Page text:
Dysphoria, and an attempt for more inclusive metaphors


Well, I just found out the etymology of dysphoria: δύσφορος, a combination of dys — difficult — and the verb pherein — to bear. I’ve got to hand it to whomever thought to port this word to english and adapt it to the gender-variant sphere. Gender dysphoria is exactly what it says on the etymological tin.

My psych is a wonderful person but, try as she may, there are some things that she just doesn’t have the experiential backing to understand. Dysphoria is one of them. She’s trying, though, which is why I want to write a post that describes dysphoria, as many metaphors as I think it’ll take.

Metaphors, yes, because I’m not sure there’s any other way to describe dysphoria in anything close to a universal way. As much as my artsy-fartsy self loves complex metaphors and euphony, there’s no way I’d take this approach if there were some more grounded, objective way to describe dysphoria. I mean, face it: the asinine (man|woman) stuck in a (woman|man)’s body trope would not exist if there were a more reliable way of conveying non-normative experiences.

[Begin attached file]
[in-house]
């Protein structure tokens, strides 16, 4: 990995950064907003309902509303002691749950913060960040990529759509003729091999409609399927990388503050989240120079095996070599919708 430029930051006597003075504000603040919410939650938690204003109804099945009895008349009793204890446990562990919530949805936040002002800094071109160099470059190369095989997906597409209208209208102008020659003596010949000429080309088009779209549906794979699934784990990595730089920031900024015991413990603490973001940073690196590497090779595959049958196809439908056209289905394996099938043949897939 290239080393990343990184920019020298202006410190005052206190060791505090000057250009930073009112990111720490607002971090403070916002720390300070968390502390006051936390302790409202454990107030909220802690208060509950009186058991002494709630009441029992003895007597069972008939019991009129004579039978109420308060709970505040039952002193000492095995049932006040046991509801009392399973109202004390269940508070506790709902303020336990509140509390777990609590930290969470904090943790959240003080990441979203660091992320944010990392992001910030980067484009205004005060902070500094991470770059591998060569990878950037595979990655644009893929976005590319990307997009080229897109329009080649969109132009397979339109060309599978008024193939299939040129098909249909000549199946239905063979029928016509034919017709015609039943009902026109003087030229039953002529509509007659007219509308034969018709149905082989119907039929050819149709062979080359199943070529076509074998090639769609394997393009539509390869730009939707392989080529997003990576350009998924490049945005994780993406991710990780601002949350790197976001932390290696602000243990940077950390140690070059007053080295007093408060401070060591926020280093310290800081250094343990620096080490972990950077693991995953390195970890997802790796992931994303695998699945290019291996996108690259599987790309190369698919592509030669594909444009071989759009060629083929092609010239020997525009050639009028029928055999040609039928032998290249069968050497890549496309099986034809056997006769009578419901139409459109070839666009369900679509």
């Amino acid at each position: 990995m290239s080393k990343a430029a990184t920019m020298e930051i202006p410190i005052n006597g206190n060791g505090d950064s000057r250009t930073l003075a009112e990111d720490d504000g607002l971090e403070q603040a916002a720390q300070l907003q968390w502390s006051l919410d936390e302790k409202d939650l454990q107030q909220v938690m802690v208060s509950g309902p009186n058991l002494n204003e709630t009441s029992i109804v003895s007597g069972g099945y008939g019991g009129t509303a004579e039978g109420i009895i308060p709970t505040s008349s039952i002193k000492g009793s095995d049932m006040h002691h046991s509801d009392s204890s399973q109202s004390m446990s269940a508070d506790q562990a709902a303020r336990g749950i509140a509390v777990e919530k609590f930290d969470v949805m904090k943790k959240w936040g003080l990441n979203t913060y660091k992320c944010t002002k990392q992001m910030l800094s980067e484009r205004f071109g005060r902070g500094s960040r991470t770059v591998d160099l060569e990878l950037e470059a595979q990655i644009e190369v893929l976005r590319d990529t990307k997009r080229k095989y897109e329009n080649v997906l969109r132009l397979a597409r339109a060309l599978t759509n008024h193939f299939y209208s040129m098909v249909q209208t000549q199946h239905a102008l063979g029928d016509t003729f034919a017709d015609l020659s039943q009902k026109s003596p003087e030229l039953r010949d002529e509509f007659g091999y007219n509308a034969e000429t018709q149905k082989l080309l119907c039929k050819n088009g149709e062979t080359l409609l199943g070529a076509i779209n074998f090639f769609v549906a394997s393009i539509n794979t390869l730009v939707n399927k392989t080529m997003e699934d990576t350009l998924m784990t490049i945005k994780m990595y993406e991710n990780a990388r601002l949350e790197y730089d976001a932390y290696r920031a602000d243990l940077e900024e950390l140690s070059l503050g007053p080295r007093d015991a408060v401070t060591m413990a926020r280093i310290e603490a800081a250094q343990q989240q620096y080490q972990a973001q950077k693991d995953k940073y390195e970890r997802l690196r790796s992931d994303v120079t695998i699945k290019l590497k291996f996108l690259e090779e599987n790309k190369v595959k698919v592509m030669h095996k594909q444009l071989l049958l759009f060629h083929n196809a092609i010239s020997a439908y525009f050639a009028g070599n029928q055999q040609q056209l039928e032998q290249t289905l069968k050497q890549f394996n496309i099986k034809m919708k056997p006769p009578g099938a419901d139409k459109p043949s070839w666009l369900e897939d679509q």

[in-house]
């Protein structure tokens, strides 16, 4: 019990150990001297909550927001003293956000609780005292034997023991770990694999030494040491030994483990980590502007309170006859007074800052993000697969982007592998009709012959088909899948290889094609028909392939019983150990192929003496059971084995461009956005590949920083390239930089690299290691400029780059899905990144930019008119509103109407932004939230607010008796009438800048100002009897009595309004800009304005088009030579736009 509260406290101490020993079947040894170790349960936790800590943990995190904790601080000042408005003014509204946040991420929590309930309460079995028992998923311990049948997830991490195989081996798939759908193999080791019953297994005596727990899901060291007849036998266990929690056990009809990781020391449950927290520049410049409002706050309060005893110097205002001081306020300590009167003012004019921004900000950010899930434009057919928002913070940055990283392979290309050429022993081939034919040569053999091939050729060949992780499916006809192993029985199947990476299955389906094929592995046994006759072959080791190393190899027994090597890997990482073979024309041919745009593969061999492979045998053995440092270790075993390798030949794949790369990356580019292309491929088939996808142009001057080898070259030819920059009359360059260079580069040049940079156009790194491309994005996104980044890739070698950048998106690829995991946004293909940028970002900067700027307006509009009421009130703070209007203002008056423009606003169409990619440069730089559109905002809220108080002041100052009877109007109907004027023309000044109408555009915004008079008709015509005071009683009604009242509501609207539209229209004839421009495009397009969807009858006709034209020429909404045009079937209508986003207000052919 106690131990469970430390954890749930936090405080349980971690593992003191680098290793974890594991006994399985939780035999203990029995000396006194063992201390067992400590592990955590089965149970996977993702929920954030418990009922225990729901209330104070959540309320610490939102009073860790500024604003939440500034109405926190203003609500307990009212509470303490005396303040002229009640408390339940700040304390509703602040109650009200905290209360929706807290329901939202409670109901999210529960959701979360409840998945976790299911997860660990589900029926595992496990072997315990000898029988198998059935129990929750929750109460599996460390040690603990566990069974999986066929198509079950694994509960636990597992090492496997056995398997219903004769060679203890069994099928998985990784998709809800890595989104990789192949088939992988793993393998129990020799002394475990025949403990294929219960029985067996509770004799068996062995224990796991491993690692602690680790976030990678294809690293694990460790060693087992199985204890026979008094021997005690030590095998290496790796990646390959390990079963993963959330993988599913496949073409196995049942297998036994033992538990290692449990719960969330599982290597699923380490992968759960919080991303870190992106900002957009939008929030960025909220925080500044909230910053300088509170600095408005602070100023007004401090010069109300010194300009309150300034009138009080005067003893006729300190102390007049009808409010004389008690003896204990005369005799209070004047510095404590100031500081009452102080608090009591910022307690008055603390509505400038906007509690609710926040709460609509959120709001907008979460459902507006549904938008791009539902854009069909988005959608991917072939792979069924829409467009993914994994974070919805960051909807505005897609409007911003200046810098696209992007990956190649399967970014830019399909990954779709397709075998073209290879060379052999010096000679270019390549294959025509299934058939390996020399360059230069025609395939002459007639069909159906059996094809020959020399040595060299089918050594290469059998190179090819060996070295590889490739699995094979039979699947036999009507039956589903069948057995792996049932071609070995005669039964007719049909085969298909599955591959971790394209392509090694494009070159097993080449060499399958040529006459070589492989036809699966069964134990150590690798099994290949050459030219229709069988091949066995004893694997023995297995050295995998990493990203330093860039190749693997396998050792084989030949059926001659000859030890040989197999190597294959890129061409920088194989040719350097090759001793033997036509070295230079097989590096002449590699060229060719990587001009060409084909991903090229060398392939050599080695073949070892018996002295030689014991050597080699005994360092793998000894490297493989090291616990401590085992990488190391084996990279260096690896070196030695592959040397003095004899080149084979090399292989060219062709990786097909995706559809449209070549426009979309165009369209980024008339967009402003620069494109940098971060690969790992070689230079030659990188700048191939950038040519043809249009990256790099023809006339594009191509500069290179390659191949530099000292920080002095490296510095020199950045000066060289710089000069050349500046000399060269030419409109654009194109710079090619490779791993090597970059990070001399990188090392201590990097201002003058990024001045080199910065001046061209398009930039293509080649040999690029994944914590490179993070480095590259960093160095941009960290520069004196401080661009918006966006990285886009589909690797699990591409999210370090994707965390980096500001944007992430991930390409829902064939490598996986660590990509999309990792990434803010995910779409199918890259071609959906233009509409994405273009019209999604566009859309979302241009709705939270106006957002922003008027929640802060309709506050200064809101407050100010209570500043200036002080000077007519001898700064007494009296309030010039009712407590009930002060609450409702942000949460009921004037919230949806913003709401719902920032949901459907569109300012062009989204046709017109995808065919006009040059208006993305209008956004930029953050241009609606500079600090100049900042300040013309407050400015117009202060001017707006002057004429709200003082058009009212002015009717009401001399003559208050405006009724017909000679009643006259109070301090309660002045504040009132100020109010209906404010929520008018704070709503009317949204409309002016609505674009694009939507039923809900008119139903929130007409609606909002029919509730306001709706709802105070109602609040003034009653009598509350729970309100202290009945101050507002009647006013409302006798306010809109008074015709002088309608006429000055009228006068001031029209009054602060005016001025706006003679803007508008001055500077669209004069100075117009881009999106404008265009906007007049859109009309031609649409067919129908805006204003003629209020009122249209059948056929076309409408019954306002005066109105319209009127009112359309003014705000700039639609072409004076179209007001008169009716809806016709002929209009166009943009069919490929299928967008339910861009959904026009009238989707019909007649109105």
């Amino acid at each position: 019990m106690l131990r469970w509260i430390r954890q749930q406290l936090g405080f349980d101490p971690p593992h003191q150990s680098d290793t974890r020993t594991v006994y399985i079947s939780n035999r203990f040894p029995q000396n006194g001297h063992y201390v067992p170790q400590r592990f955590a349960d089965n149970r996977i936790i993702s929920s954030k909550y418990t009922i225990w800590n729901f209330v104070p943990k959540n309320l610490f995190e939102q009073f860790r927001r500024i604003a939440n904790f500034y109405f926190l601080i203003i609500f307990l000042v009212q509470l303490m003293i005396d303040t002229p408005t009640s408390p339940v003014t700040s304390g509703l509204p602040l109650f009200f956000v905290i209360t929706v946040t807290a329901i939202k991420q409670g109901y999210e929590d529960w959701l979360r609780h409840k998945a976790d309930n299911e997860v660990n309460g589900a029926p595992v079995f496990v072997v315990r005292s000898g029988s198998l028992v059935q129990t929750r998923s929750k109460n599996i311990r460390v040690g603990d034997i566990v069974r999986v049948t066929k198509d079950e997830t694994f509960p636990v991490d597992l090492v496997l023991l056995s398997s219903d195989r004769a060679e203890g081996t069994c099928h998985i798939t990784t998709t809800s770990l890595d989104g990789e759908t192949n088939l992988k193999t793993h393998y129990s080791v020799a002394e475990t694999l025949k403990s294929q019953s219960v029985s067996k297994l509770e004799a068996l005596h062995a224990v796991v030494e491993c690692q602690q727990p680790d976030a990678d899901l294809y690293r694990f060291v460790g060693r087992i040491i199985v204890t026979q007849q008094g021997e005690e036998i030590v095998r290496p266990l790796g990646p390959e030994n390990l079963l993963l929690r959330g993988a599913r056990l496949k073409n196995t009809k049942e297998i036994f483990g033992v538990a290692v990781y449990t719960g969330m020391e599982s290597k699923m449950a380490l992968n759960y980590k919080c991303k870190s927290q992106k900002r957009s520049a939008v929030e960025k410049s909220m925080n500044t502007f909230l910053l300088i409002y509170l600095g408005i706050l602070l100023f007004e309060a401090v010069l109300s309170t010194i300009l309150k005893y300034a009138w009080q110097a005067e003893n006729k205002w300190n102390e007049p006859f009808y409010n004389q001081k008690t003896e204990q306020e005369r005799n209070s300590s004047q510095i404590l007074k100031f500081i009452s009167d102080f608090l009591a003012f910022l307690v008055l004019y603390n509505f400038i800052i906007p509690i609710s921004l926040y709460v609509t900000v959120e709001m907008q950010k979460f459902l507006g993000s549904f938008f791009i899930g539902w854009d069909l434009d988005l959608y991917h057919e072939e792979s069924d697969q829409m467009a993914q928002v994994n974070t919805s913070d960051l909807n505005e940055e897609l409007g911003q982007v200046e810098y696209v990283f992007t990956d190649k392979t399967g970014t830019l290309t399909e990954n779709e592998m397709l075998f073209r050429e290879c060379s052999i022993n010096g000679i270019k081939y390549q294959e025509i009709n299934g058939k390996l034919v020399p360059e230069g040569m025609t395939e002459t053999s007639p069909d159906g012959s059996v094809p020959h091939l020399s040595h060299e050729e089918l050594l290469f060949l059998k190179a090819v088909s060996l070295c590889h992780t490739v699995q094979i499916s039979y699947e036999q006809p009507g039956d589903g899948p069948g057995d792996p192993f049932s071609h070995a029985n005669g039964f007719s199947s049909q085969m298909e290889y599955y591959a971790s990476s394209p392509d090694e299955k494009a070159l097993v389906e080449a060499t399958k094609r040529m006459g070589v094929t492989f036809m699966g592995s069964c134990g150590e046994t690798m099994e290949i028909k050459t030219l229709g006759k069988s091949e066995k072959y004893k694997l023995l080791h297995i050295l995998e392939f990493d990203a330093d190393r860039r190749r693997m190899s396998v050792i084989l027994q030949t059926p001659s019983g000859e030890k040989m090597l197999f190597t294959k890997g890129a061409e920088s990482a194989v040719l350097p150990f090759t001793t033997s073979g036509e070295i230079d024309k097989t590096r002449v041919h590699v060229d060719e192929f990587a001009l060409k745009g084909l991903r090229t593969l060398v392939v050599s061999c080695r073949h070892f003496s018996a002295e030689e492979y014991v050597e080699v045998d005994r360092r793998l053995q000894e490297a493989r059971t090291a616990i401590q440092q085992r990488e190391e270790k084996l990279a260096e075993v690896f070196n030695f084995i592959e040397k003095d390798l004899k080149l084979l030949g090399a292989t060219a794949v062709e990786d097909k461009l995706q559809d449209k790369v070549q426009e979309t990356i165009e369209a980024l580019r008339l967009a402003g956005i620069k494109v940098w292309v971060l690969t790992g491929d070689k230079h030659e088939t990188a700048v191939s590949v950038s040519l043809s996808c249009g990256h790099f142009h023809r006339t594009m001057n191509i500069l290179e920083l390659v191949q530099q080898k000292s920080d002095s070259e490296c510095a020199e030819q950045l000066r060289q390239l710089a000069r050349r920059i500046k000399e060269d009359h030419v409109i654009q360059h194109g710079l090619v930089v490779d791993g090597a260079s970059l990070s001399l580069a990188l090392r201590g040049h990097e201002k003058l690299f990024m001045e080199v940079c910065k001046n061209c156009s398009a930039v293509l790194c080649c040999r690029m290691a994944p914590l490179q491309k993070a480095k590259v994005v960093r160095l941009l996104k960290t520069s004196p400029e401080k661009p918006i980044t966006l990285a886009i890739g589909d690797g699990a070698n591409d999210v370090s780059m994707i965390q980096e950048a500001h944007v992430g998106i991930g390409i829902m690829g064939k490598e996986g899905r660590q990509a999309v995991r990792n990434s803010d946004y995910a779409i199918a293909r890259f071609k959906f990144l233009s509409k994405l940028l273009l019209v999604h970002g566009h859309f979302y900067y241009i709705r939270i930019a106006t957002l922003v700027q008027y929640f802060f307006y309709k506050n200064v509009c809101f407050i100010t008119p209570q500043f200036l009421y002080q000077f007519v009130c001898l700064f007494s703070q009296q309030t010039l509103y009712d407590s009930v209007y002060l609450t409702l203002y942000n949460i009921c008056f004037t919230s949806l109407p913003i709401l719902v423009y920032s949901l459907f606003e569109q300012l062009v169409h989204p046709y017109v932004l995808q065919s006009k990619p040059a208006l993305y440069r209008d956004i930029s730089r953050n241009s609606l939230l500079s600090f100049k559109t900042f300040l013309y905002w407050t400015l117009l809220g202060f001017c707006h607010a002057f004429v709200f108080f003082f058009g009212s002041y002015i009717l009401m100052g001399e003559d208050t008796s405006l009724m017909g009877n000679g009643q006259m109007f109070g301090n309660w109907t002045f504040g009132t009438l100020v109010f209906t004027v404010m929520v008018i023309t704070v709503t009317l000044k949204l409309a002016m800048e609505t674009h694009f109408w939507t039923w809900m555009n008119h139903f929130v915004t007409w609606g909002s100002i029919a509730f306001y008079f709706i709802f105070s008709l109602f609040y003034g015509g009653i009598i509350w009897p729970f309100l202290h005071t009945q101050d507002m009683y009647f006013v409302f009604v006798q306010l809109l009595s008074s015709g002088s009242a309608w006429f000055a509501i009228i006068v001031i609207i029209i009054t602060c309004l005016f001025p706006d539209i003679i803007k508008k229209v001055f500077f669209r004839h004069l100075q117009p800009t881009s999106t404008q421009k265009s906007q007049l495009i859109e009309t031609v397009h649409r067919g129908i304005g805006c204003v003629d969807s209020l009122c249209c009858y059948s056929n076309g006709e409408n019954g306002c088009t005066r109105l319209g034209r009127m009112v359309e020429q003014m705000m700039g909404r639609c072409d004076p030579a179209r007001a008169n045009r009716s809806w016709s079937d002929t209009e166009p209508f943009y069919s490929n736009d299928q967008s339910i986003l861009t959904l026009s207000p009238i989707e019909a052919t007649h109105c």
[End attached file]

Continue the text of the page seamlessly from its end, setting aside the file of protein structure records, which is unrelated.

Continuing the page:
Then again, it’d be weird if there were some more objective way to describe dysphoria and the overall experiences of agender, trans*, and genderqueer peeps. There are facts and general observations, of course: our disproportionately large suicide rates, the cotton ceiling, the amount of job discrimination we face, etc; but many people just dismiss the facts offhand out of disgust — hi, dudebros and radfems! — or shift the blame off themselves or the kyriarchal society and onto us because they assume that the trans*/genderqueer/agender “lifestyle” is masochistically self-elected. Both of these positions come from positions of (ocassionally willing) ignorance.